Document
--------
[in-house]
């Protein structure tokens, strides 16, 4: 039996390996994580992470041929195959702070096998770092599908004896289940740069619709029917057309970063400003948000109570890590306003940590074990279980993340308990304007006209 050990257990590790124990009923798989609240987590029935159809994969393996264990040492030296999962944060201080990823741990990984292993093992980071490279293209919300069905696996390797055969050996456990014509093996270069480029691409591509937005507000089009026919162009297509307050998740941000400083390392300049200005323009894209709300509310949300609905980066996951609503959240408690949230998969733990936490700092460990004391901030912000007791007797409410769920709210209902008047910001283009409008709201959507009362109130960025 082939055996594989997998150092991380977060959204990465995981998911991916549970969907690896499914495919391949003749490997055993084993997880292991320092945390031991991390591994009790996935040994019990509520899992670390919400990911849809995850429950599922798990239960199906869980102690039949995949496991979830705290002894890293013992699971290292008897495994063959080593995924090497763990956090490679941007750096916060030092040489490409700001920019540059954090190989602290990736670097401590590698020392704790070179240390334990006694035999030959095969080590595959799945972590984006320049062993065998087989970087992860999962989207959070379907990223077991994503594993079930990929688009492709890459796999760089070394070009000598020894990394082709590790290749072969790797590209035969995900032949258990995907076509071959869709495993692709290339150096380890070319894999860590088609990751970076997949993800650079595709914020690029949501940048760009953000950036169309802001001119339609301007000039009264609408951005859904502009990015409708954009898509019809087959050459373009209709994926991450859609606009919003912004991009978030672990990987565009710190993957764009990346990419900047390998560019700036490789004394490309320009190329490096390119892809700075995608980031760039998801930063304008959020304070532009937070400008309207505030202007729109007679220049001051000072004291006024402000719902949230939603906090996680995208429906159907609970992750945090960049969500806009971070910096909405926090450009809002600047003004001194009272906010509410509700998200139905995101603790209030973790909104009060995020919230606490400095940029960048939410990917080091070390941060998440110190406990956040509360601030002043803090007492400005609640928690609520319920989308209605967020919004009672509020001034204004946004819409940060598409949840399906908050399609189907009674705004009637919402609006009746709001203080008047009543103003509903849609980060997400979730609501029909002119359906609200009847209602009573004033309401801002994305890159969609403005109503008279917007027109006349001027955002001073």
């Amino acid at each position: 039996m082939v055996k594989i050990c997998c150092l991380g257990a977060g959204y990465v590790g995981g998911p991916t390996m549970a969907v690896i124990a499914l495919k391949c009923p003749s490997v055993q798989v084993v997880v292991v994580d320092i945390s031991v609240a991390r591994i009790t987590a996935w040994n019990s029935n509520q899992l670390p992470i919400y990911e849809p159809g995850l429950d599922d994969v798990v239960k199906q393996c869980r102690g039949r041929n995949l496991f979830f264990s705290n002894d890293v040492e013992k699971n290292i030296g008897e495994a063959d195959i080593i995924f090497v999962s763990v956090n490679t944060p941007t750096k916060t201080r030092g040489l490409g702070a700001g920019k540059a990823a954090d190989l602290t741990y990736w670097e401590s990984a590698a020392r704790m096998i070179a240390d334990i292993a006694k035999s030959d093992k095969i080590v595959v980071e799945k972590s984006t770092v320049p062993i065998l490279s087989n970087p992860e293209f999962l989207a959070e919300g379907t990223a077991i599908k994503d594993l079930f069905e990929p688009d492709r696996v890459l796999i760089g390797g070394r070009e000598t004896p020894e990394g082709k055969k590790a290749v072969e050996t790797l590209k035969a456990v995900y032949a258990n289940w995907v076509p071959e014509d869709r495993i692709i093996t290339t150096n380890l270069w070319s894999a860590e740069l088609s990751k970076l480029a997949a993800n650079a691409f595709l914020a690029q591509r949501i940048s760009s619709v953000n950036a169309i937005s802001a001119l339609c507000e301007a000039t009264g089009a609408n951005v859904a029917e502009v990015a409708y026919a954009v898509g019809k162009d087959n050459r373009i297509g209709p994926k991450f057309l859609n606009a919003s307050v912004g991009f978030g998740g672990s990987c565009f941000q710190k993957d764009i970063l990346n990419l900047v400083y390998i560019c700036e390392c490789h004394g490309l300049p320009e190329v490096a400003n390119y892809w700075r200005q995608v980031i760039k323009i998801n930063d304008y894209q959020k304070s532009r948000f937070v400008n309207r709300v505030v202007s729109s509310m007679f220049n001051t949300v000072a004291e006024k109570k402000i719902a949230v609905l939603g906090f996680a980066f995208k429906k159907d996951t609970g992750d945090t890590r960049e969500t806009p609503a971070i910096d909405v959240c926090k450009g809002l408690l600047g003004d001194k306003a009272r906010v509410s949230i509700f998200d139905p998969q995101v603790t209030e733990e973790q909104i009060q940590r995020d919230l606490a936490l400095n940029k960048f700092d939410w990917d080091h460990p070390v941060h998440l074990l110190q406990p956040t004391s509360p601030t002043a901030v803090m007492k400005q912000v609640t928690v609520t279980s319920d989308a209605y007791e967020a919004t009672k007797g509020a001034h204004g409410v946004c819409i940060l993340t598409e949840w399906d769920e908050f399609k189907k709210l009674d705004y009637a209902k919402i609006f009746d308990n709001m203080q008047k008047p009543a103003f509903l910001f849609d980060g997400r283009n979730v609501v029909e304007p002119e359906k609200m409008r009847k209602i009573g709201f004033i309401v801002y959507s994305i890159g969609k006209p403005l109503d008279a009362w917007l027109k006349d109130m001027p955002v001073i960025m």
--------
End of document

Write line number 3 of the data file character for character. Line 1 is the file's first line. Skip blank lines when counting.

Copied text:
């Amino acid at each position: 039996m082939v055996k594989i050990c997998c150092l991380g257990a977060g959204y990465v590790g995981g998911p991916t390996m549970a969907v690896i124990a499914l495919k391949c009923p003749s490997v055993q798989v084993v997880v292991v994580d320092i945390s031991v609240a991390r591994i009790t987590a996935w040994n019990s029935n509520q899992l670390p992470i919400y990911e849809p159809g995850l429950d599922d994969v798990v239960k199906q393996c869980r102690g039949r041929n995949l496991f979830f264990s705290n002894d890293v040492e013992k699971n290292i030296g008897e495994a063959d195959i080593i995924f090497v999962s763990v956090n490679t944060p941007t750096k916060t201080r030092g040489l490409g702070a700001g920019k540059a990823a954090d190989l602290t741990y990736w670097e401590s990984a590698a020392r704790m096998i070179a240390d334990i292993a006694k035999s030959d093992k095969i080590v595959v980071e799945k972590s984006t770092v320049p062993i065998l490279s087989n970087p992860e293209f999962l989207a959070e919300g379907t990223a077991i599908k994503d594993l079930f069905e990929p688009d492709r696996v890459l796999i760089g390797g070394r070009e000598t004896p020894e990394g082709k055969k590790a290749v072969e050996t790797l590209k035969a456990v995900y032949a258990n289940w995907v076509p071959e014509d869709r495993i692709i093996t290339t150096n380890l270069w070319s894999a860590e740069l088609s990751k970076l480029a997949a993800n650079a691409f595709l914020a690029q591509r949501i940048s760009s619709v953000n950036a169309i937005s802001a001119l339609c507000e301007a000039t009264g089009a609408n951005v859904a029917e502009v990015a409708y026919a954009v898509g019809k162009d087959n050459r373009i297509g209709p994926k991450f057309l859609n606009a919003s307050v912004g991009f978030g998740g672990s990987c565009f941000q710190k993957d764009i970063l990346n990419l900047v400083y390998i560019c700036e390392c490789h004394g490309l300049p320009e190329v490096a400003n390119y892809w700075r200005q995608v980031i760039k323009i998801n930063d304008y894209q959020k304070s532009r948000f937070v400008n309207r709300v505030v202007s729109s509310m007679f220049n001051t949300v000072a004291e006024k109570k402000i719902a949230v609905l939603g906090f996680a980066f995208k429906k159907d996951t609970g992750d945090t890590r960049e969500t806009p609503a971070i910096d909405v959240c926090k450009g809002l408690l600047g003004d001194k306003a009272r906010v509410s949230i509700f998200d139905p998969q995101v603790t209030e733990e973790q909104i009060q940590r995020d919230l606490a936490l400095n940029k960048f700092d939410w990917d080091h460990p070390v941060h998440l074990l110190q406990p956040t004391s509360p601030t002043a901030v803090m007492k400005q912000v609640t928690v609520t279980s319920d989308a209605y007791e967020a919004t009672k007797g509020a001034h204004g409410v946004c819409i940060l993340t598409e949840w399906d769920e908050f399609k189907k709210l009674d705004y009637a209902k919402i609006f009746d308990n709001m203080q008047k008047p009543a103003f509903l910001f849609d980060g997400r283009n979730v609501v029909e304007p002119e359906k609200m409008r009847k209602i009573g709201f004033i309401v801002y959507s994305i890159g969609k006209p403005l109503d008279a009362w917007l027109k006349d109130m001027p955002v001073i960025m």